"The Man from U.N.C.L.E." brings nothing new to the table in terms of its structure. Two good guys with conflicting personalities are forced to work together to take down the bad guys. Add in some classic spy elements and a pinch of action, and you've got yourself a nice summer blockbuster.
Guy Ritchie's stylistic direction coupled with Cavill and Hammer's on screen chemistry make up for the film's lack of substance. Referring to each other as 'cowboy,' and 'The Red Peril,' the two leads humorously characterize the stereotypical depiction of 1960s American and Russian spies. Hammer's subdued, hardened persona compliments the James Bond-like charm of Cavill. Vikander delivers a solid performance as well. There's more to her character than meets the eye. Delicate yet strong-willed, she adds a nice dynamic to the trio.
While the plot is one of the film's weaker aspects, Ritchie executes the few twists and turns it takes well, even if some of them are predictable. He does this primarily through showing small parts of a scene, leading you to think that a situation plays out one way, when it actually played out much differently, revealed later when the entire scene is shown. Ritchie uses this technique a few times in the movie, and while this may become tiresome for some viewers, I thought it was interesting, and it kept me on my toes throughout the film's runtime.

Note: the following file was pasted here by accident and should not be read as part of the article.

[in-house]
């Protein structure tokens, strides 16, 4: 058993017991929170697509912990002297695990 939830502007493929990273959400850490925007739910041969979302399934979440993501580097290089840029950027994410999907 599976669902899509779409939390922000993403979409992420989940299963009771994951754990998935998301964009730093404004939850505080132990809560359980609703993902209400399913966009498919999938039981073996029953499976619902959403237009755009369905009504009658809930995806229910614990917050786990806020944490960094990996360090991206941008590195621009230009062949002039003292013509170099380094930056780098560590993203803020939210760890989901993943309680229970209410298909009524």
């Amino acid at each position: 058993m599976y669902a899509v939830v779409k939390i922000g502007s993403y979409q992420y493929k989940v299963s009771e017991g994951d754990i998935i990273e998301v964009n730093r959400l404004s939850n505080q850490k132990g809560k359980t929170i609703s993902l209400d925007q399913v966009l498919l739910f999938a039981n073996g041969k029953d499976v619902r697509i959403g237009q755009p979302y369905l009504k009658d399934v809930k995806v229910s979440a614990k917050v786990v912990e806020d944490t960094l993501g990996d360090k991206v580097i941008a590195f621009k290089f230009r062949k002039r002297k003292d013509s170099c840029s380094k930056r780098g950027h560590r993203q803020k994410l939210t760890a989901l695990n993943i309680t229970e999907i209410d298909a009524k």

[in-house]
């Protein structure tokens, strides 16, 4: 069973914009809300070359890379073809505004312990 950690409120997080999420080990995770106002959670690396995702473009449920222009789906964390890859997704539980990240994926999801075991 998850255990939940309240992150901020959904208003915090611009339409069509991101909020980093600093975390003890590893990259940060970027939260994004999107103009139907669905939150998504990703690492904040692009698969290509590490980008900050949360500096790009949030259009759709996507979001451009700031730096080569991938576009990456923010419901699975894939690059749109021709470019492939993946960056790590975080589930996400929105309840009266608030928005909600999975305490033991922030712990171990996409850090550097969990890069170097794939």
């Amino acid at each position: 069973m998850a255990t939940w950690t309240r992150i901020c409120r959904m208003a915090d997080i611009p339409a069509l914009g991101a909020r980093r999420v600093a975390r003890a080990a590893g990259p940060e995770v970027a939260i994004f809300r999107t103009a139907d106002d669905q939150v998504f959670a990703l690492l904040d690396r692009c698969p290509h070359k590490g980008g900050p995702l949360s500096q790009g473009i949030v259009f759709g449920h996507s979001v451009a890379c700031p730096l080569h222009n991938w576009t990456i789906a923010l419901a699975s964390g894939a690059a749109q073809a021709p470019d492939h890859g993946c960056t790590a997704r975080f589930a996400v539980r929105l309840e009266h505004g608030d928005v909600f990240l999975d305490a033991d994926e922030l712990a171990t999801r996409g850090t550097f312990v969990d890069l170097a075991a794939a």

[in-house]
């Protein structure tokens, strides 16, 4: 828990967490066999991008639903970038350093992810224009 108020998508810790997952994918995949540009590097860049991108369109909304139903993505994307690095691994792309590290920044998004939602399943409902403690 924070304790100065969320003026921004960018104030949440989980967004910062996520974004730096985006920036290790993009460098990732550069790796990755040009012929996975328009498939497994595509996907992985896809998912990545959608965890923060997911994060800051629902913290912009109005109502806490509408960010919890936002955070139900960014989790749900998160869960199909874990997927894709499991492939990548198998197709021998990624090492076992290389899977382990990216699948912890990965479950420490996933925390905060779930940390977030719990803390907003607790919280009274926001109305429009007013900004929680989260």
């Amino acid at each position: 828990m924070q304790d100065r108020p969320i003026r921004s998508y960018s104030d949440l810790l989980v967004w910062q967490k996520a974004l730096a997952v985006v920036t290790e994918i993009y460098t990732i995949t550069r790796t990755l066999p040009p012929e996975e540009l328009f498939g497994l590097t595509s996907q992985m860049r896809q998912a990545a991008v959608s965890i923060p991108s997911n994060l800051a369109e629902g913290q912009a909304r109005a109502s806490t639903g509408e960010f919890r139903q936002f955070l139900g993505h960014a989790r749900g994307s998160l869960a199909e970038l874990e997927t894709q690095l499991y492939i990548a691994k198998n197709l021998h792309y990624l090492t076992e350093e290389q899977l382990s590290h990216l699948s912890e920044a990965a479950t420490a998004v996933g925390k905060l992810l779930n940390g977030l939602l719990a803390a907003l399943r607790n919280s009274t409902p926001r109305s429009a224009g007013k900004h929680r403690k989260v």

"The Man from U.N.C.L.E" hearkens back to the beats of older spy movies. The characters do not take themselves too seriously. Solo causes women to swoon left and right as he cracks jokes about Kuryakin's Russian traits. Teller slowly breaks down Kuryakin's hard demeanor, and he manages to crack a few jokes of his own. The opening action scene matches this tone and sets the stage for a perfect action throwback.
As the story progresses however, there are moments where the film takes itself too seriously and the action is filmed differently to appeal to a modern audience. These infrequent tone shifts clash with the overall feel the movie is trying to convey, and this detracted from my enjoyment of the film.
That being said, Ritchie does know how to create tension during the more serious moments, and transfers the emotions his characters are feeling to the viewer, primarily those of Kuryakin. In one particular scene, the feeling of betrayal is evident in the dimly lit close-ups of his face. The ominous ringing of church bells paired with silent shots of him tearing up a room out of rage is unsettling and conveys the anger of Kuryakin effectively to the audience.
"The Man from U.N.C.L.E" is not an Oscar contender. It is not the next cinematic masterpiece that you should rush out to see. The film serves its purpose as a sleek and fun action movie, and I had a blast watching it.